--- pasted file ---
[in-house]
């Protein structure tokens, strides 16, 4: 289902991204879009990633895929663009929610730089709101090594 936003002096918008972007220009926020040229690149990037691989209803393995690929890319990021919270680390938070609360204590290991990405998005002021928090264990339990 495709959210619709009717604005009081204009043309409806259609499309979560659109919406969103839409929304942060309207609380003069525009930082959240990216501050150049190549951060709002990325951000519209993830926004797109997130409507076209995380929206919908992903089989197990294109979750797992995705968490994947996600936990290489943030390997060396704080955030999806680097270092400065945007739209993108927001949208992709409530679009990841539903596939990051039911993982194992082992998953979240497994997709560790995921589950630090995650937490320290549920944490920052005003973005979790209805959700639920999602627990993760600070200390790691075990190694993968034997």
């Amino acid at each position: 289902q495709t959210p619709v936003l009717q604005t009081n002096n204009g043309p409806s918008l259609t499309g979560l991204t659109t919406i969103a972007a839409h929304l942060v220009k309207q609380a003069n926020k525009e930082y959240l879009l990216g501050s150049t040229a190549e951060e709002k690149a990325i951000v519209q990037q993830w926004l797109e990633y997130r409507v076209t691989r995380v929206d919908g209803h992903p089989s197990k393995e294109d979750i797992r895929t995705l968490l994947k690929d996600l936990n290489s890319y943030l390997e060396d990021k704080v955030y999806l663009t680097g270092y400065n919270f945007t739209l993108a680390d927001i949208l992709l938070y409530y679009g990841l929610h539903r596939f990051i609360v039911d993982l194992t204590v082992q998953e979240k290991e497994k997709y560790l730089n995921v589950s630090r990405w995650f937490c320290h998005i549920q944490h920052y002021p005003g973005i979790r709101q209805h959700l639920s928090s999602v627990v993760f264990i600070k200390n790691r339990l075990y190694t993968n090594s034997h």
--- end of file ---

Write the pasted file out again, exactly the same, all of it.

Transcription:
[in-house]
């Protein structure tokens, strides 16, 4: 289902991204879009990633895929663009929610730089709101090594 936003002096918008972007220009926020040229690149990037691989209803393995690929890319990021919270680390938070609360204590290991990405998005002021928090264990339990 495709959210619709009717604005009081204009043309409806259609499309979560659109919406969103839409929304942060309207609380003069525009930082959240990216501050150049190549951060709002990325951000519209993830926004797109997130409507076209995380929206919908992903089989197990294109979750797992995705968490994947996600936990290489943030390997060396704080955030999806680097270092400065945007739209993108927001949208992709409530679009990841539903596939990051039911993982194992082992998953979240497994997709560790995921589950630090995650937490320290549920944490920052005003973005979790209805959700639920999602627990993760600070200390790691075990190694993968034997």
């Amino acid at each position: 289902q495709t959210p619709v936003l009717q604005t009081n002096n204009g043309p409806s918008l259609t499309g979560l991204t659109t919406i969103a972007a839409h929304l942060v220009k309207q609380a003069n926020k525009e930082y959240l879009l990216g501050s150049t040229a190549e951060e709002k690149a990325i951000v519209q990037q993830w926004l797109e990633y997130r409507v076209t691989r995380v929206d919908g209803h992903p089989s197990k393995e294109d979750i797992r895929t995705l968490l994947k690929d996600l936990n290489s890319y943030l390997e060396d990021k704080v955030y999806l663009t680097g270092y400065n919270f945007t739209l993108a680390d927001i949208l992709l938070y409530y679009g990841l929610h539903r596939f990051i609360v039911d993982l194992t204590v082992q998953e979240k290991e497994k997709y560790l730089n995921v589950s630090r990405w995650f937490c320290h998005i549920q944490h920052y002021p005003g973005i979790r709101q209805h959700l639920s928090s999602v627990v993760f264990i600070k200390n790691r339990l075990y190694t993968n090594s034997h």